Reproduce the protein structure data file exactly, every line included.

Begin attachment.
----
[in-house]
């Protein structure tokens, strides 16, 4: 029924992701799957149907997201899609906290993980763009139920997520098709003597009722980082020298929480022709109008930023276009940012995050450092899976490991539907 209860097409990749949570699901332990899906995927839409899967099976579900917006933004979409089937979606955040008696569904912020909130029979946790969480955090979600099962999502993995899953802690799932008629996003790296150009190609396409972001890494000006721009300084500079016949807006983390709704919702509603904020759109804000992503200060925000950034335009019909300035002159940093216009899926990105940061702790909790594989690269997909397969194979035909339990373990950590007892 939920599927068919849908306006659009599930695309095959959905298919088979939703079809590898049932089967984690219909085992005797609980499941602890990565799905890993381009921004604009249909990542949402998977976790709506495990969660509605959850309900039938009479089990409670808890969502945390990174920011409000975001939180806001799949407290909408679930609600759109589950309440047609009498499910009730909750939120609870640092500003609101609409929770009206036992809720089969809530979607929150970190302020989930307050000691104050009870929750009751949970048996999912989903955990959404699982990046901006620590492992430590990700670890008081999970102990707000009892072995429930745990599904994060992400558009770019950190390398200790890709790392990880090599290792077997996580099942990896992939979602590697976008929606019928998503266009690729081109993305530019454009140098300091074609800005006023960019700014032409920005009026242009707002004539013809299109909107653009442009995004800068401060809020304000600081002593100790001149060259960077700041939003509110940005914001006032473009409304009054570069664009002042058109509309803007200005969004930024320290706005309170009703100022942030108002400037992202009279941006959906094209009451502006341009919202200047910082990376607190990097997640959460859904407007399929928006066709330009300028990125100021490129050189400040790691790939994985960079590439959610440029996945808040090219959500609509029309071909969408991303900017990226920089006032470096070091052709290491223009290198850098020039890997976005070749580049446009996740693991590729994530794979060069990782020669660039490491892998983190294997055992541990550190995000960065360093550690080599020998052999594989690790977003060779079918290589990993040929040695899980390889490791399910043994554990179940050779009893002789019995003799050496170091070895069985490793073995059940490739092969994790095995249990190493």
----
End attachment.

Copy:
[in-house]
């Protein structure tokens, strides 16, 4: 029924992701799957149907997201899609906290993980763009139920997520098709003597009722980082020298929480022709109008930023276009940012995050450092899976490991539907 209860097409990749949570699901332990899906995927839409899967099976579900917006933004979409089937979606955040008696569904912020909130029979946790969480955090979600099962999502993995899953802690799932008629996003790296150009190609396409972001890494000006721009300084500079016949807006983390709704919702509603904020759109804000992503200060925000950034335009019909300035002159940093216009899926990105940061702790909790594989690269997909397969194979035909339990373990950590007892 939920599927068919849908306006659009599930695309095959959905298919088979939703079809590898049932089967984690219909085992005797609980499941602890990565799905890993381009921004604009249909990542949402998977976790709506495990969660509605959850309900039938009479089990409670808890969502945390990174920011409000975001939180806001799949407290909408679930609600759109589950309440047609009498499910009730909750939120609870640092500003609101609409929770009206036992809720089969809530979607929150970190302020989930307050000691104050009870929750009751949970048996999912989903955990959404699982990046901006620590492992430590990700670890008081999970102990707000009892072995429930745990599904994060992400558009770019950190390398200790890709790392990880090599290792077997996580099942990896992939979602590697976008929606019928998503266009690729081109993305530019454009140098300091074609800005006023960019700014032409920005009026242009707002004539013809299109909107653009442009995004800068401060809020304000600081002593100790001149060259960077700041939003509110940005914001006032473009409304009054570069664009002042058109509309803007200005969004930024320290706005309170009703100022942030108002400037992202009279941006959906094209009451502006341009919202200047910082990376607190990097997640959460859904407007399929928006066709330009300028990125100021490129050189400040790691790939994985960079590439959610440029996945808040090219959500609509029309071909969408991303900017990226920089006032470096070091052709290491223009290198850098020039890997976005070749580049446009996740693991590729994530794979060069990782020669660039490491892998983190294997055992541990550190995000960065360093550690080599020998052999594989690790977003060779079918290589990993040929040695899980390889490791399910043994554990179940050779009893002789019995003799050496170091070895069985490793073995059940490739092969994790095995249990190493």